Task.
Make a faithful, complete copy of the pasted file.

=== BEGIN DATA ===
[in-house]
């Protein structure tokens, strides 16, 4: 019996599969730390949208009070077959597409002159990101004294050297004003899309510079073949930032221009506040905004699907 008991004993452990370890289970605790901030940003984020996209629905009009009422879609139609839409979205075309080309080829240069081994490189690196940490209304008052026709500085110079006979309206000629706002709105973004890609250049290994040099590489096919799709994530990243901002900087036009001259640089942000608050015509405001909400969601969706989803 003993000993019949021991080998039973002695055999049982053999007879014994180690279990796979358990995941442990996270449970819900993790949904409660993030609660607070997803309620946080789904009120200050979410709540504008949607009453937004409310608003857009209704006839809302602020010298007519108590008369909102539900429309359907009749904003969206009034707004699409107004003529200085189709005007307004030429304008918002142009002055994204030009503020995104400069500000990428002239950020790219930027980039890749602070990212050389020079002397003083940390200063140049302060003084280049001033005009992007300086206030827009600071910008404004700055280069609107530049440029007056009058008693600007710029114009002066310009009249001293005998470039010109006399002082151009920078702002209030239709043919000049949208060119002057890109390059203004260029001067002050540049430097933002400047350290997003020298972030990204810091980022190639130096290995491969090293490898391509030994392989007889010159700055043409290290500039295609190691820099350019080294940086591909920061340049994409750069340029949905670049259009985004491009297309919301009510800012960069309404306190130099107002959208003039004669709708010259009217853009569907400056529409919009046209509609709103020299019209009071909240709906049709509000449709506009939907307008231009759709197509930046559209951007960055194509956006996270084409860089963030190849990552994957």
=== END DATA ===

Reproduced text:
[in-house]
């Protein structure tokens, strides 16, 4: 019996599969730390949208009070077959597409002159990101004294050297004003899309510079073949930032221009506040905004699907 008991004993452990370890289970605790901030940003984020996209629905009009009422879609139609839409979205075309080309080829240069081994490189690196940490209304008052026709500085110079006979309206000629706002709105973004890609250049290994040099590489096919799709994530990243901002900087036009001259640089942000608050015509405001909400969601969706989803 003993000993019949021991080998039973002695055999049982053999007879014994180690279990796979358990995941442990996270449970819900993790949904409660993030609660607070997803309620946080789904009120200050979410709540504008949607009453937004409310608003857009209704006839809302602020010298007519108590008369909102539900429309359907009749904003969206009034707004699409107004003529200085189709005007307004030429304008918002142009002055994204030009503020995104400069500000990428002239950020790219930027980039890749602070990212050389020079002397003083940390200063140049302060003084280049001033005009992007300086206030827009600071910008404004700055280069609107530049440029007056009058008693600007710029114009002066310009009249001293005998470039010109006399002082151009920078702002209030239709043919000049949208060119002057890109390059203004260029001067002050540049430097933002400047350290997003020298972030990204810091980022190639130096290995491969090293490898391509030994392989007889010159700055043409290290500039295609190691820099350019080294940086591909920061340049994409750069340029949905670049259009985004491009297309919301009510800012960069309404306190130099107002959208003039004669709708010259009217853009569907400056529409919009046209509609709103020299019209009071909240709906049709509000449709506009939907307008231009759709197509930046559209951007960055194509956006996270084409860089963030190849990552994957």